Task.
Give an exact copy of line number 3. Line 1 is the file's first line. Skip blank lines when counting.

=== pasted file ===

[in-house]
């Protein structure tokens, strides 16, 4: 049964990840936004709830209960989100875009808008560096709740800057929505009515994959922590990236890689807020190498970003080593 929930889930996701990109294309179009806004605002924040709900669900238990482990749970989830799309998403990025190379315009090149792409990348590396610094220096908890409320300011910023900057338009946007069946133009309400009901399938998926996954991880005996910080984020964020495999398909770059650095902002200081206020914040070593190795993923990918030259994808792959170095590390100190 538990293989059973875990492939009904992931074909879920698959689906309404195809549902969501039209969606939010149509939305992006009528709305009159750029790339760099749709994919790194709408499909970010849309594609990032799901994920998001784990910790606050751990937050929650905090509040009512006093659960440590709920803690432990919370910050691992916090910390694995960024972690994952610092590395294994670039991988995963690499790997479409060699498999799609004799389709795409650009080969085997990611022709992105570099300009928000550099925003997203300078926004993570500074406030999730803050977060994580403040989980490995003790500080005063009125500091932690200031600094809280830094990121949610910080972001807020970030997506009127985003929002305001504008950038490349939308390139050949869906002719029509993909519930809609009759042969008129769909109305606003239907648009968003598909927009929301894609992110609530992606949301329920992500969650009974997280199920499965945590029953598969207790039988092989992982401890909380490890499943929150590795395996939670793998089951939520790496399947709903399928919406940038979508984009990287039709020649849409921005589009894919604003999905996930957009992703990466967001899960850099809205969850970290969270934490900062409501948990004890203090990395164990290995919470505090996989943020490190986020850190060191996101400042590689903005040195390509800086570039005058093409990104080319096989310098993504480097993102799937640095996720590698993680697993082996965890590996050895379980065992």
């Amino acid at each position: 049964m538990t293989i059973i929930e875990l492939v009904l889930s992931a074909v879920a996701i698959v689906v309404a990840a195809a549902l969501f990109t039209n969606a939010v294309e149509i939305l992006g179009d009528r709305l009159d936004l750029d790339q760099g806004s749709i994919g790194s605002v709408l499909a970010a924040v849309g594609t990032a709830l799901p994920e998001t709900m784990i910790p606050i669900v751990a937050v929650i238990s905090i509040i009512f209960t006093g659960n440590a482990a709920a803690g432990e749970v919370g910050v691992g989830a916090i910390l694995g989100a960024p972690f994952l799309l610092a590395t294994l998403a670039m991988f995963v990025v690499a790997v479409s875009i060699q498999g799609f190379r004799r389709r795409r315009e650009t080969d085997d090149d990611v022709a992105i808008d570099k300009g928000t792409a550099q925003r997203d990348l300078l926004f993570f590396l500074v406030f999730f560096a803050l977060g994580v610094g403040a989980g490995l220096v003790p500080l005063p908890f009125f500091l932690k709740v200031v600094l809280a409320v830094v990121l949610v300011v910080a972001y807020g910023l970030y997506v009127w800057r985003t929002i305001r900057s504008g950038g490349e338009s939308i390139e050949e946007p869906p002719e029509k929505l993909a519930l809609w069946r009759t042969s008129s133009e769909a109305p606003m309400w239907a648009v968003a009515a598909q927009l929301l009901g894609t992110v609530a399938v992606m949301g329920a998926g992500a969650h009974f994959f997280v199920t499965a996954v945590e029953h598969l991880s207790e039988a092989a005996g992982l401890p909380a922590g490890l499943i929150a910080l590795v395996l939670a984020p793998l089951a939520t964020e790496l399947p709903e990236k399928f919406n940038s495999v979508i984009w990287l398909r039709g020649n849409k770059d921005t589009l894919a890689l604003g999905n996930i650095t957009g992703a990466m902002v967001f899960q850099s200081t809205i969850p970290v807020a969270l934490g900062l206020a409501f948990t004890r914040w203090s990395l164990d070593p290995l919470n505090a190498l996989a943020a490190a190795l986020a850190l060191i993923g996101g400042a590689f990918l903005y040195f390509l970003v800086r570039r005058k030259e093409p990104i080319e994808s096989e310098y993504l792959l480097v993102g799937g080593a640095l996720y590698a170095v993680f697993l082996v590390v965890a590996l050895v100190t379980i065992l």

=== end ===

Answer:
């Amino acid at each position: 049964m538990t293989i059973i929930e875990l492939v009904l889930s992931a074909v879920a996701i698959v689906v309404a990840a195809a549902l969501f990109t039209n969606a939010v294309e149509i939305l992006g179009d009528r709305l009159d936004l750029d790339q760099g806004s749709i994919g790194s605002v709408l499909a970010a924040v849309g594609t990032a709830l799901p994920e998001t709900m784990i910790p606050i669900v751990a937050v929650i238990s905090i509040i009512f209960t006093g659960n440590a482990a709920a803690g432990e749970v919370g910050v691992g989830a916090i910390l694995g989100a960024p972690f994952l799309l610092a590395t294994l998403a670039m991988f995963v990025v690499a790997v479409s875009i060699q498999g799609f190379r004799r389709r795409r315009e650009t080969d085997d090149d990611v022709a992105i808008d570099k300009g928000t792409a550099q925003r997203d990348l300078l926004f993570f590396l500074v406030f999730f560096a803050l977060g994580v610094g403040a989980g490995l220096v003790p500080l005063p908890f009125f500091l932690k709740v200031v600094l809280a409320v830094v990121l949610v300011v910080a972001y807020g910023l970030y997506v009127w800057r985003t929002i305001r900057s504008g950038g490349e338009s939308i390139e050949e946007p869906p002719e029509k929505l993909a519930l809609w069946r009759t042969s008129s133009e769909a109305p606003m309400w239907a648009v968003a009515a598909q927009l929301l009901g894609t992110v609530a399938v992606m949301g329920a998926g992500a969650h009974f994959f997280v199920t499965a996954v945590e029953h598969l991880s207790e039988a092989a005996g992982l401890p909380a922590g490890l499943i929150a910080l590795v395996l939670a984020p793998l089951a939520t964020e790496l399947p709903e990236k399928f919406n940038s495999v979508i984009w990287l398909r039709g020649n849409k770059d921005t589009l894919a890689l604003g999905n996930i650095t957009g992703a990466m902002v967001f899960q850099s200081t809205i969850p970290v807020a969270l934490g900062l206020a409501f948990t004890r914040w203090s990395l164990d070593p290995l919470n505090a190498l996989a943020a490190a190795l986020a850190l060191i993923g996101g400042a590689f990918l903005y040195f390509l970003v800086r570039r005058k030259e093409p990104i080319e994808s096989e310098y993504l792959l480097v993102g799937g080593a640095l996720y590698a170095v993680f697993l082996v590390v965890a590996l050895v100190t379980i065992l």